Unless you're Dave Eggers.
Recently released in paperback, Eggers' newest work, the novel You Shall Know Our Velocity!, has undergone a physical transformation as well as a change in marketing. Initially, Eggers self-published the hardcover and only made it available at independent bookstores. The cover art was just the first paragraph starting in capital letters. Contrast this with the newest version, published by Vintage Books -- a division of Random House. It features slick cover art and can be purchased anywhere. Did Eggers sell out? Was the initial offering a snub to publishers and chain bookstores? There are no simple answers. For in the Eggers' world, contradiction happens to be a hallmark.
In 2000 at the age of 29, Eggers became the rock star of the literary world with A Heartbreaking Work of Staggering Genius, a memoir that details how he lost both his parents to cancer and then raised his 7-year-old brother. In it, Eggers came close to realizing the claims of the title, revealing a fantastic ability to present a story that is both irreverent and honest enough to suggest that Eggers might have been exploiting his family's tragedy. Critics and publishers quickly embraced the next James Joyce; Staggering Genius was nominated for a Pulitzer Prize, and Eggers sold the paperback rights for $1.4 million.
But just as suddenly, the honeymoon ended.
First, his literary agent sued him for non-payment for selling the film rights to Staggering Genius. (They settled out of court.) Interestingly, Eggers commented on the lawsuit in the Staggering Genius paperback edition: "I was being sued by a former agent for money generated from my family's story." Later, in February 2001, The New York Times published an interview suggesting that Eggers could be "thin-skinned" and difficult as well as extremely talented. Eggers felt the tone of the article was mean-spirited and that many of the quotes used were supposed to be off the record. He responded with an online diatribe damning the writer, David Kirkpatrick, and making available their entire email correspondence. Since then, he has refused most interview requests, but the Times episode and his overreaction continues to generate publicity as noted in an article in this month's Playboy, "War of the Words" -- which discusses Eggers' touchiness and his media detractors.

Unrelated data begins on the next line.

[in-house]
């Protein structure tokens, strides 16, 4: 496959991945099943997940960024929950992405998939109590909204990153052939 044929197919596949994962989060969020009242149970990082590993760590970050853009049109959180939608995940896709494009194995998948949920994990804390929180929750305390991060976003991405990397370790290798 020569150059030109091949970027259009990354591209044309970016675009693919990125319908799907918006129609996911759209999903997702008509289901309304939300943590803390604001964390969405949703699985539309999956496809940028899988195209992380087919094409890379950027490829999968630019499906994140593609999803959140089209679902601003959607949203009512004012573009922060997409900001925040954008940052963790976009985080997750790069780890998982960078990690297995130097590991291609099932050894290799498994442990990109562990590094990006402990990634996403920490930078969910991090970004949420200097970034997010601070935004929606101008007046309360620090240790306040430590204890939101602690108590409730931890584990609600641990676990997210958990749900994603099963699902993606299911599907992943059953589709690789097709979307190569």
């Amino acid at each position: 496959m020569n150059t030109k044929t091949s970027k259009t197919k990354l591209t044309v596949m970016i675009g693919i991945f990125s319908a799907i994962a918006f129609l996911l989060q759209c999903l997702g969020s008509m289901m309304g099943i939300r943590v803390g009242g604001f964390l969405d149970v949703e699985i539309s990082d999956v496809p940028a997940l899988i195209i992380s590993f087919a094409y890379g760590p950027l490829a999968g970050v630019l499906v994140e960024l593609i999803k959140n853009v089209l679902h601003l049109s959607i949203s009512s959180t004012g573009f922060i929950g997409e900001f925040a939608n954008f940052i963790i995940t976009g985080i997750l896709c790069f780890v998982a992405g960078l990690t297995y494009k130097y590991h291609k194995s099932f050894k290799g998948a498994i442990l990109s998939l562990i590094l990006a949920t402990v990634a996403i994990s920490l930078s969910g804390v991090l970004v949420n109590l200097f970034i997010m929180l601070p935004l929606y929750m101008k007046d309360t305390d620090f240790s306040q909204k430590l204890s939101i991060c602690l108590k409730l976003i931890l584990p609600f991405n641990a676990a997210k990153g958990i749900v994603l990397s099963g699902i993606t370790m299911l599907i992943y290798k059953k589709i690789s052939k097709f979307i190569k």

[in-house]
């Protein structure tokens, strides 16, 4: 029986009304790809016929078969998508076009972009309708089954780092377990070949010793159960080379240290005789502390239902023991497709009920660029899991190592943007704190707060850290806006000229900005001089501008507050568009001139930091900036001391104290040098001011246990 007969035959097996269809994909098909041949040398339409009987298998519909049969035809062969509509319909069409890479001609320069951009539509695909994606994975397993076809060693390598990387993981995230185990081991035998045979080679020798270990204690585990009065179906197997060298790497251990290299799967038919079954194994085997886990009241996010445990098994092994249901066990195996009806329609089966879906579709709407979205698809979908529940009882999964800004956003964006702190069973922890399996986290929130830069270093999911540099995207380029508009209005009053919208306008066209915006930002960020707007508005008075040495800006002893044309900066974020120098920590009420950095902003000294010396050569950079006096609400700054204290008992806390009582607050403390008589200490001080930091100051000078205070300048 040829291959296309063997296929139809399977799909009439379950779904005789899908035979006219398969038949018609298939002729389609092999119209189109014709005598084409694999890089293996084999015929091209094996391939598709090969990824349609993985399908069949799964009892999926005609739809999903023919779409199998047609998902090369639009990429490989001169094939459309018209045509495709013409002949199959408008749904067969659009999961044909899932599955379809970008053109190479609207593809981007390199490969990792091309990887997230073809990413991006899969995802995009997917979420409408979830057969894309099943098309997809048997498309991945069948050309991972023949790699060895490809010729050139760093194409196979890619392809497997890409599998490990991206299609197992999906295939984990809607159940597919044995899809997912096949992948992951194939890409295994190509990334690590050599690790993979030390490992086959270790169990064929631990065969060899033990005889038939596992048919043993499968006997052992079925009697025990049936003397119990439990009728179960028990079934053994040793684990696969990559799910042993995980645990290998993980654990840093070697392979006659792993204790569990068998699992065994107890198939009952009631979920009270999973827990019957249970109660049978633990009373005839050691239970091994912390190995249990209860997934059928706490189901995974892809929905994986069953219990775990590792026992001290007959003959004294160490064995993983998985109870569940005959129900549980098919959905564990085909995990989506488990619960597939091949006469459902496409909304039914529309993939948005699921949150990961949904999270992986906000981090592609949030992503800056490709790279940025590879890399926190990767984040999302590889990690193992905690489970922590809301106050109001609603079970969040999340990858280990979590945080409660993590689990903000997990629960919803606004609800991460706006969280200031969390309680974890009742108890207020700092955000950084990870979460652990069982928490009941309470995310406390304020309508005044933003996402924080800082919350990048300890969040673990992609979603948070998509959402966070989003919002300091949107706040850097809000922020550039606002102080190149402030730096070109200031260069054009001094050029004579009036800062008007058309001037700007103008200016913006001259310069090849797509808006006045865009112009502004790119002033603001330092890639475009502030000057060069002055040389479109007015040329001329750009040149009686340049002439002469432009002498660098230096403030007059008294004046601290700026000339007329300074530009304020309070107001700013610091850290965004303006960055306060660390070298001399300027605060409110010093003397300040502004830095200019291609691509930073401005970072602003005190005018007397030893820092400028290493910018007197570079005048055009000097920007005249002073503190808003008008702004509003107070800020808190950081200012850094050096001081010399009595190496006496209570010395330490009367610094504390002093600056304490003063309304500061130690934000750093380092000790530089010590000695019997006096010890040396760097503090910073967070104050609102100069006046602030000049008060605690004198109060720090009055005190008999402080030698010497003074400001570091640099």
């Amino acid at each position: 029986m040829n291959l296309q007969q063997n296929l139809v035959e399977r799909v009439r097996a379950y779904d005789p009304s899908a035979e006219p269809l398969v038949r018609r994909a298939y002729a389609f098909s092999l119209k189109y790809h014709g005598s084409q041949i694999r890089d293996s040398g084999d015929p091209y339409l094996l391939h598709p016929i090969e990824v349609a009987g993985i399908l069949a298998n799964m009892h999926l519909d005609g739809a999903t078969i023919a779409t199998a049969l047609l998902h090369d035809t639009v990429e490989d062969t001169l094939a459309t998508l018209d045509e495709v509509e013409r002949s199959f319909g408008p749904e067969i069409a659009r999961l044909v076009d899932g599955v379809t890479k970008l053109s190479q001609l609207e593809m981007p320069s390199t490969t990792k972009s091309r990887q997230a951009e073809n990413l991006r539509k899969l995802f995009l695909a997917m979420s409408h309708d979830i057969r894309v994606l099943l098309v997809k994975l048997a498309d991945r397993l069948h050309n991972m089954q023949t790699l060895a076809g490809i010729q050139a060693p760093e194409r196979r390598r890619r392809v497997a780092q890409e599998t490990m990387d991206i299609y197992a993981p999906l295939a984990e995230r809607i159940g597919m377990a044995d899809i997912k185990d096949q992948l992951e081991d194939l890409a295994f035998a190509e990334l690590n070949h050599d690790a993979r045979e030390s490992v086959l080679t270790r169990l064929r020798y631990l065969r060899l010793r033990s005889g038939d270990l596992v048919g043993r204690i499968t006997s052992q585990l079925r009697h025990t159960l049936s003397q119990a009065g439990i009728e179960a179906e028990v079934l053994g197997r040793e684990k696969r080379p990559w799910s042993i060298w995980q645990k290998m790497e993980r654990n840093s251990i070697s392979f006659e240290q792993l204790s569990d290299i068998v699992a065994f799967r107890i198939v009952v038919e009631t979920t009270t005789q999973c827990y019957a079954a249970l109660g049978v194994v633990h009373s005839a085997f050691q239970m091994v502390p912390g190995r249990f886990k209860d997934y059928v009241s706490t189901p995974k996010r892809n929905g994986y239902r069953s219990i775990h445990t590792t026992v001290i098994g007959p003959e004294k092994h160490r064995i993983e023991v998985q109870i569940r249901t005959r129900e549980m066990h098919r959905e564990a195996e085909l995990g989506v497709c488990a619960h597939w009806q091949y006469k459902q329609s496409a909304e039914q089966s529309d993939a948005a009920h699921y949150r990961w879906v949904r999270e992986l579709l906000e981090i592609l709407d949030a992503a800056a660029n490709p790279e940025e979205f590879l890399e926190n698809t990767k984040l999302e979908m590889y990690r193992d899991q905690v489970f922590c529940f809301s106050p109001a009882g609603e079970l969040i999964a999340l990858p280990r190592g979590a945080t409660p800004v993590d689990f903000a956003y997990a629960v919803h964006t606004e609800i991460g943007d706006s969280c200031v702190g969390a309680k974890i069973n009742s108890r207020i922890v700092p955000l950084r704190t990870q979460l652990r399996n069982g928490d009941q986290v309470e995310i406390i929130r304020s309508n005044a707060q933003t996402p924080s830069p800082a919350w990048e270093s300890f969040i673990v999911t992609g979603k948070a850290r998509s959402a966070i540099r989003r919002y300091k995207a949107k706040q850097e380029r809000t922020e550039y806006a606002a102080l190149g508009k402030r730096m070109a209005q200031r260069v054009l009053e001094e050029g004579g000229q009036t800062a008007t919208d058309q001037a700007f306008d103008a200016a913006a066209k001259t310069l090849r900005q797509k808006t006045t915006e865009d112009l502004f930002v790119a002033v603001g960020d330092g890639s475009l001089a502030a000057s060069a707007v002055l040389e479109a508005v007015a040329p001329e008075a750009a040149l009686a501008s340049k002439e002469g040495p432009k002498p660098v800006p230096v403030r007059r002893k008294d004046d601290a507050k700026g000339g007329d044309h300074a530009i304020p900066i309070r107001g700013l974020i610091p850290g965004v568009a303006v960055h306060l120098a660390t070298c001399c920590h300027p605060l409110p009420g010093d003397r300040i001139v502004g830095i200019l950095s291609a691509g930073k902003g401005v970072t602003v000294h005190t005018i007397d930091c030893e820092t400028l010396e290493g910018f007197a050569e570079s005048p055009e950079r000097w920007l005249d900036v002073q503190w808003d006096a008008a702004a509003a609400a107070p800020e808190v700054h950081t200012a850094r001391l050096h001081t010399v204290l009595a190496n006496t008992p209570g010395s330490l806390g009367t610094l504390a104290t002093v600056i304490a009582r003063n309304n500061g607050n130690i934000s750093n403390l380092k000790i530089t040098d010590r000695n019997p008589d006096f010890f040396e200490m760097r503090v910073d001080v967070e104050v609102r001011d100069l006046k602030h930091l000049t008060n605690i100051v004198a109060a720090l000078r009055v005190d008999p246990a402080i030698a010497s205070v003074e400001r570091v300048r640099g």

In You Shall Know Our Velocity!, art imitates life, or at least its ironies. Will, the novel's narrator, is a 27-year-old college drop-out with $80,000, which he feels is undeserved. He decides to go around the world in a week and give away $32,000 to the impoverished. Accompanying Will is Hand, one of his two best friends. (The other friend is Jack, who died six months earlier and was always the sensible one of the trio -- he was killed in a car accident partially due to obeying the speed limit.) Will's head is described as a "condemned church with a ceiling of bats," and his journey around the world is an attempt to leave his head behind.
The work invites comparisons to Jack Kerouac's epochal On the Road. But in Kerouac's book, Sal and Dean are hard-traveling observers communing with like-minded spirits on the highways and byways of post-war America. Eggers' characters, particularly Will, are consumed with guilt and alienation. Even when giving money to the poor, Will can't help but think, "When you give them the bills, Hand, you feel so filthy."
Like he did with Staggering Genius, Eggers reinvigorates his new book by including additional material in the paperback edition. He allows Hand "An Interruption," in which Hand refutes some of Will's story from the hardcover edition. Hand explains his refutation by arguing "that nonfiction when written well, is unequivocally more powerful than fiction ... ." Hand adds, "But this is the opinion of a man who knows nothing, and it's an opinion that I throw at you to make you angry." It's this kind of developing thought that makes this latest version worthwhile even for those who've read the hardcover.
Part of Eggers' allure, in both his public life and his work, is that he is always revealing more of himself to the world. For some critics, this hints at a master manipulator and a self-promoting genius. For others, his is a maturing intellect, which admits countering thoughts. He is a wealthy young man, whose apparent contradictions are just part of the game, which he will play in order to make a difference. Through Will, Eggers provides what may be the closest thing to a final answer to his critics: "For every secretary giving her uneaten half-sandwich to a haggard unwashed homeless vet, there is someone to claim that the act is only, somehow, making things worse."